Training Network: Wilderness Survival | Fitness Training  
Fitness Training

The Sport:

  • Orienteering History
  • Orienteering Overview
  • Course Setup
  • Officials
  • Start/Finish Areas
  • Course Safety
  • Control Point Guidelines
  • Map Symbols
  • Orienteering Techniques
  • Civilian Orienteering

    The Skills:

  • Maps
  • Marginal Information and Symbols
  • Grids
  • Scale and Distance
  • Direction
  • Overlays
  • Aerial Photographs
  • Navigation Equipment and Methods
  • Elevation and Relief
  • Terrain Association
  • Navigation in Different Types of Terrain

  • Field Sketching
  • Map Folding Techniques
  • Units of Measure and Conversion Factors

  • Profiles

    The study of contour lines to determine high and low points of elevation is usually adequate for military operations. However, there may be a few times when we need a quick and precise reference to determine exact elevations of specific points. When exactness is demanded, a profile is required. A profile, within the scope and purpose of this manual, is an exaggerated side view of a portion of the earth's surface along a line between two or more points.

    a.   A profile can be used for many purposes. The primary purpose is to determine if line of sight is available. Line of sight is used—

    (1)   To determine defilade positions.

    (2)   To plot hidden areas or dead space.

    (3)   To determine potential direct fire weapon positions.

    (4)   To determine potential locations for defensive positions.

    (5)   To conduct preliminary planning in locating roads, pipelines, railroads, or other construction projects.

    b.   A profile can be constructed from any contoured map. Its construction requires the following steps:

    (1)   Draw a line on the map from where the profile is to begin to where it is to end (Figure 10-28).

    Figure 10-28. Connecting points.

    Figure 10-28. Connecting points.

    (2)   Find the value of the highest and lowest contour lines that cross or touch the profile line. Add one contour value above the highest and one below the lowest to take care of hills and valleys.

    (3)   Select a piece of lined notebook paper with as many lines as was determined in (2) above. The standard Army green pocket notebook or any other paper with 1/4-inch lines is ideal. Wider lines, up to 5/8-inch, may be used. If lined paper is not available, draw equally spaced horizontal lines on a blank sheet of paper.

    (4)   Number the top line with the highest value and the bottom line with the lowest value as determined in (2) above.

    (5)   Number the rest of the lines in sequence, starting with the second line from the top. The lines will be numbered in accordance with the contour interval (Figure 10-29).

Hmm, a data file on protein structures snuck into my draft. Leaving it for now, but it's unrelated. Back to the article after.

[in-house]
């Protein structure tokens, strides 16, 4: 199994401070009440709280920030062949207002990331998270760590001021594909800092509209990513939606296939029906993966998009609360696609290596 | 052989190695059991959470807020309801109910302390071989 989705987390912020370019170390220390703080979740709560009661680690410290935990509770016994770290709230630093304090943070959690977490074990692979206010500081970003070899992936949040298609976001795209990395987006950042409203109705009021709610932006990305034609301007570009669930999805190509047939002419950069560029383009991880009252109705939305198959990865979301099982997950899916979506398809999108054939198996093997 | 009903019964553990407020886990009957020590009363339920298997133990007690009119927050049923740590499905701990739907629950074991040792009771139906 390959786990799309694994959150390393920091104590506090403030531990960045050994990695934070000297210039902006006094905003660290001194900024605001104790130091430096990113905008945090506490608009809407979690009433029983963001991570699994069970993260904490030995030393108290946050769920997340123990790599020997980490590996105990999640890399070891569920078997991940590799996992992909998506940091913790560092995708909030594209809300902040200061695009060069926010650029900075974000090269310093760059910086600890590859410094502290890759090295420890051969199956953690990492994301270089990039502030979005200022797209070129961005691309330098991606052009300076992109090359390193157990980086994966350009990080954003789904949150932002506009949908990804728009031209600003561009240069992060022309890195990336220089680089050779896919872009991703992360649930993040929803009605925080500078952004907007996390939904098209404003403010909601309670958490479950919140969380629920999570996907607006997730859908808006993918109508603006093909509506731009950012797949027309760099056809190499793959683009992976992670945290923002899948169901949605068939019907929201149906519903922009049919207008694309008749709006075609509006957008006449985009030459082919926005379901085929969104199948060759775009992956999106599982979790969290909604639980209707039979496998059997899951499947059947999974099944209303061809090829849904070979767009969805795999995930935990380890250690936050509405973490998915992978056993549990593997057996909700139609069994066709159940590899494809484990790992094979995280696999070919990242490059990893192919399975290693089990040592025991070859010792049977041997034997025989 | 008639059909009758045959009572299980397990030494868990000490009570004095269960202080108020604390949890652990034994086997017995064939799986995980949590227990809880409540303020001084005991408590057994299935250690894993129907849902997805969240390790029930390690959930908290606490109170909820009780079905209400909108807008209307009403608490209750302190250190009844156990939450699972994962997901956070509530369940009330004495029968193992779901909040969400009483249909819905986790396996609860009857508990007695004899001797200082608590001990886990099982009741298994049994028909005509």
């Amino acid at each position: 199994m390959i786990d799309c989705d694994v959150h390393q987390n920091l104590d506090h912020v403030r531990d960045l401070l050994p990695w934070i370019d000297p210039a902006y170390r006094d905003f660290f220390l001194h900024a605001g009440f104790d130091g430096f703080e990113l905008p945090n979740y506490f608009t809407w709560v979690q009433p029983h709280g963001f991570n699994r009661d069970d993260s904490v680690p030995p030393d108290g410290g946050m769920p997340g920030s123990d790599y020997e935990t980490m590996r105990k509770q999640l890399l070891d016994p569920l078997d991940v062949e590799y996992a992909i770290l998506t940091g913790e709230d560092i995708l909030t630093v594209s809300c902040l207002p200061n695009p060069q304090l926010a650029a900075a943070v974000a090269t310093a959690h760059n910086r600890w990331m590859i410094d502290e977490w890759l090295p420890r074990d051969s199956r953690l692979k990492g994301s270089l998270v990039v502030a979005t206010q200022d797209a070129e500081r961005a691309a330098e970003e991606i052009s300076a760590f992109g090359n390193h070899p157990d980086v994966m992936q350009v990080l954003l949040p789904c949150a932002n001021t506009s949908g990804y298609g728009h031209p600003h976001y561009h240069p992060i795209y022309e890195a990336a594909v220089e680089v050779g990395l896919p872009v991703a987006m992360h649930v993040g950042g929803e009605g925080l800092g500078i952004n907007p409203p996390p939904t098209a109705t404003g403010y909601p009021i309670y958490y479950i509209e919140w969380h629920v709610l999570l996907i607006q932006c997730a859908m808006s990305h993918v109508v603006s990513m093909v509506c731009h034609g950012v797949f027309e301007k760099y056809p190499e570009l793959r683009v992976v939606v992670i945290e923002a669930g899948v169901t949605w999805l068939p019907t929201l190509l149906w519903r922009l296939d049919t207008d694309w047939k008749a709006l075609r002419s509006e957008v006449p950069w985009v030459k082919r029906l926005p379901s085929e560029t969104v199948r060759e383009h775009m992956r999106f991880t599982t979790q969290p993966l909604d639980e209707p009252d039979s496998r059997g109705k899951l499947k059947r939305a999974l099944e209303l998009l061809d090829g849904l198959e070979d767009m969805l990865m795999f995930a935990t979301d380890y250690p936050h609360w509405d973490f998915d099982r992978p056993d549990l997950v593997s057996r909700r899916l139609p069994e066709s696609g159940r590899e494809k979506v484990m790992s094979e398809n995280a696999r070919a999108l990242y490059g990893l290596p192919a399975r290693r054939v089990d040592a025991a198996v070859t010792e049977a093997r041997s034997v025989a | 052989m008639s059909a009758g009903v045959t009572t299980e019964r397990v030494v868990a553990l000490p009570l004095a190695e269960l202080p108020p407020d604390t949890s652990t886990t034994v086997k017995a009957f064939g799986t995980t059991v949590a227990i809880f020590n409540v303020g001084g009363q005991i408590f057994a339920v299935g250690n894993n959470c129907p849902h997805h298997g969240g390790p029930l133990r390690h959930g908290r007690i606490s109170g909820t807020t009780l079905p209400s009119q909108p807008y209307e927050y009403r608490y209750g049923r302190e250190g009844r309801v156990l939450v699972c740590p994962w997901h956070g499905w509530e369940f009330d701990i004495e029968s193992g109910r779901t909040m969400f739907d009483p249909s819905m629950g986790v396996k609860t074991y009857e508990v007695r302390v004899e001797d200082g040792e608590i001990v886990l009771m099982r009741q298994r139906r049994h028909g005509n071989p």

Figure 10-29. Dropping perpendiculars.

    Figure 10-29. Dropping perpendiculars.

    (6)   Place the paper on the map with the lines next to and parallel to the profile line (Figure 10-29).

    (7)   From every point on the profile line where a contour line, stream, intermittent stream, or other body of water crosses or touches, drop a perpendicular line to the line having the same value. Place a tick mark where the perpendicular line crosses the number line (Figure 10-29). Where trees are present, add the height of the trees to the contour line and place a tick mark there. Assume the height of the trees to be 50 feet or 15 meters where dark green tint is shown on the map. Vegetation height may be adjusted up or down when operations in the area have provided known tree heights.

    (8)   After all perpendicular lines have been drawn and tick marks placed where the lines cross, connect all tick marks with a smooth, natural curve to form a horizontal view or profile of the terrain along the profile line (Figure 10-29).

    NOTE: The profile drawn may be exaggerated. The spacing between the lines drawn on the sheet of paper determines the amount of exaggeration and may be varied to suit any purpose.

    (9)   Draw a straight line from the start point to the end point on the profile. If the straight line intersects the curved profile, line of sight to the end point is not available (Figure 10-30).

    Figure 10-30. Drawing lines to additional points.

    Figure 10-30. Drawing lines to additional points.

    (10)   Determine the line of sight to other points along the profile line by drawing a line from the start point to additional points. In Figure 10-31, line of sight is available to—

    A—Yes D—Yes G—Yes
    B—No E—No H—No
    C—No F—No I—No

    Figure 10-31. Drawing a hasty profile.

    The vertical distance between navigable ground up to the line of sight line is the depth of defilade.

    c.   When time is short, or when a complete profile is not needed, one may be constructed showing only the hilltops, ridges, and if desired, the valleys. This is called a hasty profile. It is constructed in the same manner as a full profile (Figure 10-31).

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